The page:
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Artificial intelligence in transport: Current and future developments, opportunities and challenges

27-03-2019

Artificial intelligence is changing the transport sector. From helping cars, trains, ships and aeroplanes to function autonomously, to making traffic flows smoother, it is already applied in numerous transport fields. Beyond making our lives easier, it can help to make all transport modes safer, cleaner, smarter and more efficient. Artificial intelligence-led autonomous transport could for instance help to reduce the human errors that are involved in many traffic accidents. However, with these opportunities ...

Artificial intelligence is changing the transport sector. From helping cars, trains, ships and aeroplanes to function autonomously, to making traffic flows smoother, it is already applied in numerous transport fields. Beyond making our lives easier, it can help to make all transport modes safer, cleaner, smarter and more efficient. Artificial intelligence-led autonomous transport could for instance help to reduce the human errors that are involved in many traffic accidents. However, with these opportunities come real challenges, including unintended consequences and misuse such as cyber-attacks and biased decisions about transport. There are also ramifications for employment, and ethical questions regarding liability for the decisions taken by artificial intelligence in the place of humans. The EU is taking steps to adapt its regulatory framework to these developments, so that it supports innovation while at the same time ensuring respect for fundamental values and rights. The measures already taken include general strategies on artificial intelligence and rules that support the technologies enabling the application of artificial intelligence in transport. In addition, the EU provides financial support, in particular for research.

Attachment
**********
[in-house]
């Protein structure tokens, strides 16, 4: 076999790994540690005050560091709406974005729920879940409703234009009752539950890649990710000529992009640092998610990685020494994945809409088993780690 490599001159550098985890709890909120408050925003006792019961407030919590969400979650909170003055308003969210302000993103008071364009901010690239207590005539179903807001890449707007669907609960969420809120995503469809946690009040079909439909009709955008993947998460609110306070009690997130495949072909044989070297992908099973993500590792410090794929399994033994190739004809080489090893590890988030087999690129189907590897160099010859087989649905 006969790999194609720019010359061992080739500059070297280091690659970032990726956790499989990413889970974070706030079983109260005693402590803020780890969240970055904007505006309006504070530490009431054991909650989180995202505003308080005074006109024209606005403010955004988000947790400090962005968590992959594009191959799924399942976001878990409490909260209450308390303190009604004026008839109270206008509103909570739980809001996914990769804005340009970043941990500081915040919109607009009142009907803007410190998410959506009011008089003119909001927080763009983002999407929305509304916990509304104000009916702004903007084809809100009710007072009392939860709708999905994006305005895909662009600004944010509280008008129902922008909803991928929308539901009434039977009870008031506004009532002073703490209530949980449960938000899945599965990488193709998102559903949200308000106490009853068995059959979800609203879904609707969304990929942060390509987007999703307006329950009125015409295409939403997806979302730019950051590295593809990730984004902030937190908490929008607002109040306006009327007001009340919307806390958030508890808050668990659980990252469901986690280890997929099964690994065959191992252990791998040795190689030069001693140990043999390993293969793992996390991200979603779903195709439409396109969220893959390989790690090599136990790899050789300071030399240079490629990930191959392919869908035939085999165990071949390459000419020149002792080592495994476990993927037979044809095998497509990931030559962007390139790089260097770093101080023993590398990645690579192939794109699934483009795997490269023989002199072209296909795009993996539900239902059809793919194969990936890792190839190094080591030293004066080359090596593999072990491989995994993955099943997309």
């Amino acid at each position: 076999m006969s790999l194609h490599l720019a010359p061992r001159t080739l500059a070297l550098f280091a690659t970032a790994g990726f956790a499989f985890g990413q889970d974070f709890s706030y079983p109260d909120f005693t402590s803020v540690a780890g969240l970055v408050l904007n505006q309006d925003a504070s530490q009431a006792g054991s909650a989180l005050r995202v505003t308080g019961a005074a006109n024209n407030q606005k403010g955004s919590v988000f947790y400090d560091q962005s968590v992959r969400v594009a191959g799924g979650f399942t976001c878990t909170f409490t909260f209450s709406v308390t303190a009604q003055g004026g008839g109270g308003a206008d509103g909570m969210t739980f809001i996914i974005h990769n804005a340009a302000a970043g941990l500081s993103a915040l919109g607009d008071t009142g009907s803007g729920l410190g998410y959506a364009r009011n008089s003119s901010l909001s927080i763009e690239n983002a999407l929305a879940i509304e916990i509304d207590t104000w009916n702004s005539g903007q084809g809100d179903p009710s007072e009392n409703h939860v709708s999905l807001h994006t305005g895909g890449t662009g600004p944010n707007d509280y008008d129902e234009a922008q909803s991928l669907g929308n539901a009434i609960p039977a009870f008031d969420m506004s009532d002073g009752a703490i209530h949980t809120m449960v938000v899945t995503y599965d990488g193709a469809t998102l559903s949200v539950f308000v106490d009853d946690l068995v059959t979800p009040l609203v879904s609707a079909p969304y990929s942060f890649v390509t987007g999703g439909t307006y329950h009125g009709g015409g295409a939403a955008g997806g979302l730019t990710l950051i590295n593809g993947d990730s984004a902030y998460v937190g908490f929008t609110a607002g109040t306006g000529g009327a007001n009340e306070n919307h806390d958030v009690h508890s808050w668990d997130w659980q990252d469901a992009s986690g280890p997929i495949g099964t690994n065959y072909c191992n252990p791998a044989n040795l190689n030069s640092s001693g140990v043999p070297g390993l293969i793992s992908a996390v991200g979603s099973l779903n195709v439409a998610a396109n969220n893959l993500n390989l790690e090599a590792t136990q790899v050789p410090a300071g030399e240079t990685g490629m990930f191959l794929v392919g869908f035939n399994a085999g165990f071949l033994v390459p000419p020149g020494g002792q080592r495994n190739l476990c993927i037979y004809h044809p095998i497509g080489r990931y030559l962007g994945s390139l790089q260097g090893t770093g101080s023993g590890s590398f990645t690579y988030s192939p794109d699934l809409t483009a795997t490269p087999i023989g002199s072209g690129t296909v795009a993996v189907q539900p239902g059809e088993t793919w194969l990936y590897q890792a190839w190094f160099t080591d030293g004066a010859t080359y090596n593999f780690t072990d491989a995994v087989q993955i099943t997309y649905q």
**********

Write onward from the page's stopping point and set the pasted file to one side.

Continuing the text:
Piraterie und bewaffnete Raubüberfälle vor der Küste Afrikas: Auswirkungen auf die EU und weltweit

19-03-2019

Die maritime Sicherheit Afrikas wird durch eine Vielzahl illegaler Aktivitäten gefährdet. Im Vordergrund dieser Studie stehen Piraterie und bewaffnete Raubüberfälle auf See, wobei die rechtlichen Aspekte und gesell¬schaft¬lichen Auswirkungen dieser Formen von Gewalt unter¬sucht werden. Piraterie und bewaffnete Raub¬über¬fälle vor der Küste Afrikas stellen auch eine Bedro¬hung für die Sicherheit und Wirtschaft der Europäischen Union dar. Seit 2008 verfolgt die Europäische Union mittels verschiedener ...

Die maritime Sicherheit Afrikas wird durch eine Vielzahl illegaler Aktivitäten gefährdet. Im Vordergrund dieser Studie stehen Piraterie und bewaffnete Raubüberfälle auf See, wobei die rechtlichen Aspekte und gesell¬schaft¬lichen Auswirkungen dieser Formen von Gewalt unter¬sucht werden. Piraterie und bewaffnete Raub¬über¬fälle vor der Küste Afrikas stellen auch eine Bedro¬hung für die Sicherheit und Wirtschaft der Europäischen Union dar. Seit 2008 verfolgt die Europäische Union mittels verschiedener regionaler Strategien im Golf von Aden und Golf von Guinea eine Strategie für maritime Sicherheit (EUMSS).

The first climate change strategy for shipping

18-05-2018

Not covered by the 2015 Paris Agreement, international shipping is now joining efforts to tackle climate change. The Marine Environment Protection Committee (MEPC), a body of the International Maritime Organization (IMO), closed its 72nd session on 13 April 2018 with the adoption of an initial strategy to cut greenhouse gas (GHG) emissions from international shipping, setting clear emission reduction targets for the first time.